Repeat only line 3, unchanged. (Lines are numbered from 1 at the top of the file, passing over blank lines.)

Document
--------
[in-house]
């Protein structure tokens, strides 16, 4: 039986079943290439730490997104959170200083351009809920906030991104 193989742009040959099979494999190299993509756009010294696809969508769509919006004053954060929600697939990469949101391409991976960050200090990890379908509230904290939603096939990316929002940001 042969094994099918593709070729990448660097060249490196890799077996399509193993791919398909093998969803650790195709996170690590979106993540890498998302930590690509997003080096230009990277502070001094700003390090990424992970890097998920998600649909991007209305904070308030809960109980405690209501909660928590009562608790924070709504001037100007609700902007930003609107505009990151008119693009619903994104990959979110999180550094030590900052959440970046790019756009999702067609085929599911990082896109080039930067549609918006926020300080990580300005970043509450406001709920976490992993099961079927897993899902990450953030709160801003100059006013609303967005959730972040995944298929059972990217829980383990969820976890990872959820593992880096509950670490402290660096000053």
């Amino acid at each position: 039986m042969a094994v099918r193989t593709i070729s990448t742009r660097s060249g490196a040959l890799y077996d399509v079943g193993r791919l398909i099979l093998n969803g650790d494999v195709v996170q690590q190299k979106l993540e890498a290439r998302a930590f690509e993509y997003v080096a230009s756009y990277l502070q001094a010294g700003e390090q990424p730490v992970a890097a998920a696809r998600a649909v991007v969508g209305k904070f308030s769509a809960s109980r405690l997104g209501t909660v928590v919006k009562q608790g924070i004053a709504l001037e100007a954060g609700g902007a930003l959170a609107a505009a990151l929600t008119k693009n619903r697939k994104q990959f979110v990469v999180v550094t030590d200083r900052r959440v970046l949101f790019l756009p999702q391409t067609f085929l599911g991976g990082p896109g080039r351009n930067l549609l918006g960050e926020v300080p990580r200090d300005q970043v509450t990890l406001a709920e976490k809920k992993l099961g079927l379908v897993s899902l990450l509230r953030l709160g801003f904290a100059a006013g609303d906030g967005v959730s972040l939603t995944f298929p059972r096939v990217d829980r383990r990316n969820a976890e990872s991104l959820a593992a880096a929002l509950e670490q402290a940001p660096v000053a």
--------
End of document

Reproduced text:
């Amino acid at each position: 039986m042969a094994v099918r193989t593709i070729s990448t742009r660097s060249g490196a040959l890799y077996d399509v079943g193993r791919l398909i099979l093998n969803g650790d494999v195709v996170q690590q190299k979106l993540e890498a290439r998302a930590f690509e993509y997003v080096a230009s756009y990277l502070q001094a010294g700003e390090q990424p730490v992970a890097a998920a696809r998600a649909v991007v969508g209305k904070f308030s769509a809960s109980r405690l997104g209501t909660v928590v919006k009562q608790g924070i004053a709504l001037e100007a954060g609700g902007a930003l959170a609107a505009a990151l929600t008119k693009n619903r697939k994104q990959f979110v990469v999180v550094t030590d200083r900052r959440v970046l949101f790019l756009p999702q391409t067609f085929l599911g991976g990082p896109g080039r351009n930067l549609l918006g960050e926020v300080p990580r200090d300005q970043v509450t990890l406001a709920e976490k809920k992993l099961g079927l379908v897993s899902l990450l509230r953030l709160g801003f904290a100059a006013g609303d906030g967005v959730s972040l939603t995944f298929p059972r096939v990217d829980r383990r990316n969820a976890e990872s991104l959820a593992a880096a929002l509950e670490q402290a940001p660096v000053a």